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Review
. 2017 Jul 19;12(7):e0180292.
doi: 10.1371/journal.pone.0180292. eCollection 2017.

Instruments for the Assessment of Suicide Risk: A Systematic Review Evaluating the Certainty of the Evidence

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Free PMC article
Review

Instruments for the Assessment of Suicide Risk: A Systematic Review Evaluating the Certainty of the Evidence

Bo Runeson et al. PLoS One. .
Free PMC article

Abstract

Background: Instruments have been developed to facilitate suicide risk assessment. We aimed to evaluate the evidence for these instruments including assessment of risk of bias and diagnostic accuracy for suicide and suicide attempt.

Methods: PubMed (NLM), PsycInfo, Embase, Cinahl and the Cochrane Library databases were searched until December 2014. We assessed risk of bias with QUADAS-2. The average sensitivity and specificity of each instrument was estimated and the certainty of the evidence was assessed with GRADE. We considered instruments with a sensitivity > 80% and a specificity > 50% to have sufficient diagnostic accuracy.

Results: Thirty-five relevant studies were identified but 14 were considered to have high risk of bias, leaving 21 studies evaluating altogether 15 risk assessment instruments. We could carry out meta-analyses for five instruments. For the outcome suicide attempt SAD PERSONS Scale had a sensitivity of 15% (95% CI 8-24) and specificity of 97% (96-98), and the Manchester Self-Harm Rule (MSHR) a sensitivity of 97% (97-97) and a specificity of 20% (20-21). ReACT, which is a modification of MSHR, had a similar low specificity, as did the Sodersjukhuset Self Harm Rule. For the outcome suicide, the Beck Hopelessness Scale had a sensitivity of 89% (78-95) and specificity of 42% (40-43).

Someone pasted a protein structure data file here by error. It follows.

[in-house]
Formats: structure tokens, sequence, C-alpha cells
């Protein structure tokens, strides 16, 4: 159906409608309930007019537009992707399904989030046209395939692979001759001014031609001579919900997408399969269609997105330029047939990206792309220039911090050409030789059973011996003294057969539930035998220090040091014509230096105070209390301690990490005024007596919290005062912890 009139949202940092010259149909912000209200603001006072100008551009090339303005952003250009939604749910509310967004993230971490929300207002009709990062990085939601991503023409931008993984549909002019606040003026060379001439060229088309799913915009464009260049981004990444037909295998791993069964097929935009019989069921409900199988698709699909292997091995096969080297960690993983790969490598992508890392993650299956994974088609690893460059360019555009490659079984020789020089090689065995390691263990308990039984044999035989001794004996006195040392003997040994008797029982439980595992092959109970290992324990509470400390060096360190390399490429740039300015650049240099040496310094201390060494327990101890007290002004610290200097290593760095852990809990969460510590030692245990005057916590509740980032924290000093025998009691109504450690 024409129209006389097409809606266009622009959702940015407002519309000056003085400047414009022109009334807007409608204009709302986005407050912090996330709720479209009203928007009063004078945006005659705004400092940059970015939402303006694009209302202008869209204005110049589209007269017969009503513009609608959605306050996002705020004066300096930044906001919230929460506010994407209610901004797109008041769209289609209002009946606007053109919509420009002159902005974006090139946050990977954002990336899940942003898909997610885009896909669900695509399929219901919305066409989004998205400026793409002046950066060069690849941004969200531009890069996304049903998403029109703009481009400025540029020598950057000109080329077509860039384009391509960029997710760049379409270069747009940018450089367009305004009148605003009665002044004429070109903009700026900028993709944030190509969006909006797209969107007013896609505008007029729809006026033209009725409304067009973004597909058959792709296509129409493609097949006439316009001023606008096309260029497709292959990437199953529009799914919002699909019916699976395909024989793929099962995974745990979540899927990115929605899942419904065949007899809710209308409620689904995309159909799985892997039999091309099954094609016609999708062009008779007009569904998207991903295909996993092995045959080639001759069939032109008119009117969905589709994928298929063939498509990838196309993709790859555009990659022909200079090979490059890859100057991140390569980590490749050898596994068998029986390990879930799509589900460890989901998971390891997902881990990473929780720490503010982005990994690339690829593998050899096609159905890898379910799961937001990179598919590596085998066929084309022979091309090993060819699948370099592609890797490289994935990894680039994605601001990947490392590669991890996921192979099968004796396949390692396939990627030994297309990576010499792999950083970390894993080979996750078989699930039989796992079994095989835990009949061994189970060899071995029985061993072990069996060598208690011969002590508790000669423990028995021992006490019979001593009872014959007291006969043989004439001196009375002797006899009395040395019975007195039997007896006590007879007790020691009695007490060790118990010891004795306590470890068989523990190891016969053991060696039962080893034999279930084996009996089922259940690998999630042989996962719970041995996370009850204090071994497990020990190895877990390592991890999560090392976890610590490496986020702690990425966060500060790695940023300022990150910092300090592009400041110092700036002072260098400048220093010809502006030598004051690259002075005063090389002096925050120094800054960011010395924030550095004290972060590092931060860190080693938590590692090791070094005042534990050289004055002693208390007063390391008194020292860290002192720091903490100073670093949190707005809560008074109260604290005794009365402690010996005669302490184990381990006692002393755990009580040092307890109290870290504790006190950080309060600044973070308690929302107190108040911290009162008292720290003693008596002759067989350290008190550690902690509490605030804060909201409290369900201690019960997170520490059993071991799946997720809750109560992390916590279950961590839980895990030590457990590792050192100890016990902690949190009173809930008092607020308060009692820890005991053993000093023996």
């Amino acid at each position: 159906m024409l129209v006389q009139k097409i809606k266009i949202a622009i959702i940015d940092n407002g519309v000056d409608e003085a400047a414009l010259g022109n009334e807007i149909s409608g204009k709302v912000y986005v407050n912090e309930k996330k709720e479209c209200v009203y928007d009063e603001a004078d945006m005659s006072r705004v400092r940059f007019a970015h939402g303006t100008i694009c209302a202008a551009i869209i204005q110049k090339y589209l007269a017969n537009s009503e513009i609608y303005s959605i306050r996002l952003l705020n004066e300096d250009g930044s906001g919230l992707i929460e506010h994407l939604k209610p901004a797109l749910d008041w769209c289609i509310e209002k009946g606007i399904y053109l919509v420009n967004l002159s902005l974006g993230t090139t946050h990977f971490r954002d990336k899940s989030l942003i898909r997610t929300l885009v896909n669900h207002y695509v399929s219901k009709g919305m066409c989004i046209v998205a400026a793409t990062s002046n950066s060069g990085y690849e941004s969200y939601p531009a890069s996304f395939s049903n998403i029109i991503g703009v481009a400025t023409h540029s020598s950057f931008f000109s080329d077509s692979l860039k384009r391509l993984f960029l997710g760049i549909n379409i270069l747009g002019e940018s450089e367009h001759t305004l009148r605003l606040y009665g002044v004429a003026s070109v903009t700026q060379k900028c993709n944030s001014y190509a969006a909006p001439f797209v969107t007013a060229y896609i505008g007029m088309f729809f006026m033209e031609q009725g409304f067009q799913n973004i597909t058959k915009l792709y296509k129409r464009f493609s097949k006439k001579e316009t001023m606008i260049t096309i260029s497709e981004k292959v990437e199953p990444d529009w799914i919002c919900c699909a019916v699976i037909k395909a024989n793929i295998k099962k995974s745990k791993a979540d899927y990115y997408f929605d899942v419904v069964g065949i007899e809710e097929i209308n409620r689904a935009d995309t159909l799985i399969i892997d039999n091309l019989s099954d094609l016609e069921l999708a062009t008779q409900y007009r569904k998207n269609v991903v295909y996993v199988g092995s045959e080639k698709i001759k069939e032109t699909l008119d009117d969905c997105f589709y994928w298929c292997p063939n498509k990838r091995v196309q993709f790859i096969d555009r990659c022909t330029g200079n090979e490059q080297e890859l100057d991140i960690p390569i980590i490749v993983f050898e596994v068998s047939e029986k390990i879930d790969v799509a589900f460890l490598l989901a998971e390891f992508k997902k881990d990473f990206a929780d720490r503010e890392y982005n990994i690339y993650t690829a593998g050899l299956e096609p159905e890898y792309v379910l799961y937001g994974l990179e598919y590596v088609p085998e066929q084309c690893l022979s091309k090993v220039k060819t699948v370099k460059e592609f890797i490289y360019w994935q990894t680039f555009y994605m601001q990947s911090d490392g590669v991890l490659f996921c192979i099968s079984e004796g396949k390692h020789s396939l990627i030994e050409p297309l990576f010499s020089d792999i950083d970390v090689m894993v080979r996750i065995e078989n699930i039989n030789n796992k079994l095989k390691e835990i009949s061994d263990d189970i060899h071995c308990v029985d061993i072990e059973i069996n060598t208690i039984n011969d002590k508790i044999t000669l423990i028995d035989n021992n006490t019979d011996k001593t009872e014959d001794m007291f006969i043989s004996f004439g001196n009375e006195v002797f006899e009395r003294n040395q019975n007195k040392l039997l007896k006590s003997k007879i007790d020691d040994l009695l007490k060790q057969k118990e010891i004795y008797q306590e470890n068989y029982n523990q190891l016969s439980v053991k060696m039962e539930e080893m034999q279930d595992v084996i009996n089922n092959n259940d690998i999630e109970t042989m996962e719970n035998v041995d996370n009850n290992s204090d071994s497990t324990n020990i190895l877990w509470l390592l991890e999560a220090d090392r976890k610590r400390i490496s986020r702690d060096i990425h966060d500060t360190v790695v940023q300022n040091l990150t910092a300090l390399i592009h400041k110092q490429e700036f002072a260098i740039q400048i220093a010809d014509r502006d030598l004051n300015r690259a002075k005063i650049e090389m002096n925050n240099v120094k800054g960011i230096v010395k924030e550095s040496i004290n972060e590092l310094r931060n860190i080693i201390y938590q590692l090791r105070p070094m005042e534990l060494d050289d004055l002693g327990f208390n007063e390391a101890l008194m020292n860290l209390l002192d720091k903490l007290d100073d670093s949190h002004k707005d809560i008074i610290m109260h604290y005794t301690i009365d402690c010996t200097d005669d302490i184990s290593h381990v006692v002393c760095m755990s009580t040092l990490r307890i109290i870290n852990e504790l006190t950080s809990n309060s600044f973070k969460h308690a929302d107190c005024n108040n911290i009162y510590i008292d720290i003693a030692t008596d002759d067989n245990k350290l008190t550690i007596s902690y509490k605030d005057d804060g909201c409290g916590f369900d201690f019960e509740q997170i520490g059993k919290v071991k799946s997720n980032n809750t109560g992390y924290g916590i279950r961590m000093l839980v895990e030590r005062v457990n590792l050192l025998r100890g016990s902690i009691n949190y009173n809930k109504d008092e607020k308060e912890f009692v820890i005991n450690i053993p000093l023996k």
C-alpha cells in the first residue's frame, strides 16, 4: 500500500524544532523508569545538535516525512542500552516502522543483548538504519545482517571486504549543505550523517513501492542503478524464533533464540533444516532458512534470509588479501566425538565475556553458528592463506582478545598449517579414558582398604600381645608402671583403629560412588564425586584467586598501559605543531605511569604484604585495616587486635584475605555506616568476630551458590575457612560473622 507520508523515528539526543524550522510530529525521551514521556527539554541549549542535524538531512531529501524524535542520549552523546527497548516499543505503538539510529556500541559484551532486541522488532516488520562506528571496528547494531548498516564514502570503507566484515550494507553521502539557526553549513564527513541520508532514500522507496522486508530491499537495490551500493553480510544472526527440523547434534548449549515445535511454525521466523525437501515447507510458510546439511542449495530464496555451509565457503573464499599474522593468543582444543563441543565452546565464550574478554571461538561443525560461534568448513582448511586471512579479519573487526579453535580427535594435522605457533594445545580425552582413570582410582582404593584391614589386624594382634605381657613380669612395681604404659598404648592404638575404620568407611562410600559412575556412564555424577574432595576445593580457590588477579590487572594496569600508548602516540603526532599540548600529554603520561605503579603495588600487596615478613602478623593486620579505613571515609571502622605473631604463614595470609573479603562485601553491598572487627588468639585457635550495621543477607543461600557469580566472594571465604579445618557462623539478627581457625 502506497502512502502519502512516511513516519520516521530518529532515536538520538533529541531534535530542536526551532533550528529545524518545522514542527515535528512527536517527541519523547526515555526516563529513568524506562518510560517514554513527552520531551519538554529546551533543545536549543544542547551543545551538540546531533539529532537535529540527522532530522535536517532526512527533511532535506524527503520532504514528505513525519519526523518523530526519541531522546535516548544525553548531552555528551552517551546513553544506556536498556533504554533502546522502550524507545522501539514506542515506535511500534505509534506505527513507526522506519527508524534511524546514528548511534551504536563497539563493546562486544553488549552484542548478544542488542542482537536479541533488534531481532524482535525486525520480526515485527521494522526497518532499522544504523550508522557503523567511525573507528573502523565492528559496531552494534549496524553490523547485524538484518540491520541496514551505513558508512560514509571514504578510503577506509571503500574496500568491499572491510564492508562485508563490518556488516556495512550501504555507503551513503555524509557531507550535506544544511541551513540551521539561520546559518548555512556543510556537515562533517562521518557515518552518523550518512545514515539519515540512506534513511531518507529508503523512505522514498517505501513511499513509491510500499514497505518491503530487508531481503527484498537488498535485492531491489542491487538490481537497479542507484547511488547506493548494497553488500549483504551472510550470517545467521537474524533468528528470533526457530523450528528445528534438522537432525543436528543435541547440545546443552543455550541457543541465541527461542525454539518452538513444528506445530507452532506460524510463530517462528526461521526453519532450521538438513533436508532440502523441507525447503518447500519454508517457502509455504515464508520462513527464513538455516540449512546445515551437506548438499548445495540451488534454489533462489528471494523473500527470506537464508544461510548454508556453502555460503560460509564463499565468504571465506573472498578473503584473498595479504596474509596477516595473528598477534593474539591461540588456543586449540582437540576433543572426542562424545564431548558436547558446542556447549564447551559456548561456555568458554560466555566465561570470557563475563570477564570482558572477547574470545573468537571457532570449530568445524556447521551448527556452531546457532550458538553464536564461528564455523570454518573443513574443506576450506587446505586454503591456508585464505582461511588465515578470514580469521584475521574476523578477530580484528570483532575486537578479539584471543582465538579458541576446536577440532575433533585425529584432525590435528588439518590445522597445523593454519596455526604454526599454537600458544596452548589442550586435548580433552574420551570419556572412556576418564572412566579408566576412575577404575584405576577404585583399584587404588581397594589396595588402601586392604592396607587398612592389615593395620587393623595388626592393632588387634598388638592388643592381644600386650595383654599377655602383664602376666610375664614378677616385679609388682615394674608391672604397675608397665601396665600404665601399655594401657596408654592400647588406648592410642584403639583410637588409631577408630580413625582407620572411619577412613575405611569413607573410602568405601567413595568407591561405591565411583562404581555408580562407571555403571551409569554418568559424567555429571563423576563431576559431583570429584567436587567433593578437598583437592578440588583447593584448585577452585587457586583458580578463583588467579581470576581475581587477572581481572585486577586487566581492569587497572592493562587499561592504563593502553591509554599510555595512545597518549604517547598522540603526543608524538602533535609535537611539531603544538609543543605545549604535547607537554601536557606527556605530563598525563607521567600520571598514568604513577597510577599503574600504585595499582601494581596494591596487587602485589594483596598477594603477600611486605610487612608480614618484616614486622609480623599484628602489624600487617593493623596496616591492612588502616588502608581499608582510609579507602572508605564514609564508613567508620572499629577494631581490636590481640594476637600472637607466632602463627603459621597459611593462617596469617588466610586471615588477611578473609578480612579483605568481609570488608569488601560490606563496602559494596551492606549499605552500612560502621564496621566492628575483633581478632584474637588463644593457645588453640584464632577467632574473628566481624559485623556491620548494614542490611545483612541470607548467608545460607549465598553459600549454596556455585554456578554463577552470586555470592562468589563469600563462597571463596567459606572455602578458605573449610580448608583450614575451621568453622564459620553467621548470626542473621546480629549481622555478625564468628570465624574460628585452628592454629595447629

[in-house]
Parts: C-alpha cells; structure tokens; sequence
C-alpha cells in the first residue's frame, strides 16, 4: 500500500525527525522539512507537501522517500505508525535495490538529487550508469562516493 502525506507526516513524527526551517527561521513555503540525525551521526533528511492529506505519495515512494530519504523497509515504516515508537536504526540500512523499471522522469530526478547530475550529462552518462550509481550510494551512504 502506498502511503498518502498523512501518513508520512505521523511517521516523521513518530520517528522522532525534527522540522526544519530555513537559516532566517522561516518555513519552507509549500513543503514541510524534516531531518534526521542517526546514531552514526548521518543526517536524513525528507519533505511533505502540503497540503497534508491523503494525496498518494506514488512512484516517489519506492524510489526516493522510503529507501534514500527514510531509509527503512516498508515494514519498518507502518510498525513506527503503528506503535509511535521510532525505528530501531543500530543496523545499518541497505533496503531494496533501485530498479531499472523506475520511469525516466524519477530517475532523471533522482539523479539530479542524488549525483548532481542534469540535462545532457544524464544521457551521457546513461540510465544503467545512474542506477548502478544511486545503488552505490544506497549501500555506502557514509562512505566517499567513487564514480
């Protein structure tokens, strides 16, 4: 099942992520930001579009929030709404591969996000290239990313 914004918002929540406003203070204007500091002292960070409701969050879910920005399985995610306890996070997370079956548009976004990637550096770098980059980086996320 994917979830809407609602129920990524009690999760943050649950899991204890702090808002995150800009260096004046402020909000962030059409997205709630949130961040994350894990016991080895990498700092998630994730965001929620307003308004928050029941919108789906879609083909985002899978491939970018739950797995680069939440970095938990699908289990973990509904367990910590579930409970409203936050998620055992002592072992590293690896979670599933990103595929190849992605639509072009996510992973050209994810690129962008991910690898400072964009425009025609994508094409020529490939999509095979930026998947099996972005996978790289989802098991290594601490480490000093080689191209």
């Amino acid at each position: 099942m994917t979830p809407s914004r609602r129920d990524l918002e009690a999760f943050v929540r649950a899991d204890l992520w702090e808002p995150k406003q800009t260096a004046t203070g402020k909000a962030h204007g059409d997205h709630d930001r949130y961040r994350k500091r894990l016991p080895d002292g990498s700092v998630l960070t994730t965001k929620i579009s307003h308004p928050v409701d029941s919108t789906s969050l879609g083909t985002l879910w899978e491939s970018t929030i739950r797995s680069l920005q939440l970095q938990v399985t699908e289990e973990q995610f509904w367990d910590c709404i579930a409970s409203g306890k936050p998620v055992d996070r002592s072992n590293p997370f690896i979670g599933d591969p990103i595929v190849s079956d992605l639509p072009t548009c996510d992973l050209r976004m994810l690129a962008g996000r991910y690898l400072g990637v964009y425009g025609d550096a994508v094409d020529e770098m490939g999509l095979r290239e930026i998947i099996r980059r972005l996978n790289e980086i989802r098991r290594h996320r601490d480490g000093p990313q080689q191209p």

Conclusions: Most suicide risk assessment instruments were supported by too few studies to allow for evaluation of accuracy. Among those that could be evaluated, none fulfilled requirements for sufficient diagnostic accuracy.

Conflict of interest statement

Competing Interests: The authors have declared that no competing interests exist.

Figures

Fig 1
Fig 1. Flow of studies identified in literature search for systematic review on instrument for suicide risk assessment.
Fig 2
Fig 2. Meta-analyses for the diagnostic accuracy with regard to the suicide outcome.
(a) The pooled sensitivity and specificity of the instrument BHS. (b) The pooled sensitivity of the instrument ReACT. In the study by Steeg et al, two sets of populations were included, here marked as (1) and (2).
Fig 3
Fig 3. Meta-analyses for the diagnostic accuracy with regard to the outcome suicide attempts.
(a) The pooled sensitivity and specificity of the instrument MSHR. (b) The pooled sensitivity and specificity of the instrument ReACT. In the study by Steeg et al, two sets of populations were included, here marked as (1) and (2). (c) The pooled sensitivity and specificity of the instrument SoS-4. (d) The pooled sensitivity and specificity of the instrument SAD PERSONS Scale.

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References

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MeSH terms

Grant support

The study was funded by and conducted within the framework of the Swedish Agency for Health Technology Assessment and Assessment of Social Services. Margda Waern had financial support by the Swedish Research Council (521-2013-2699).
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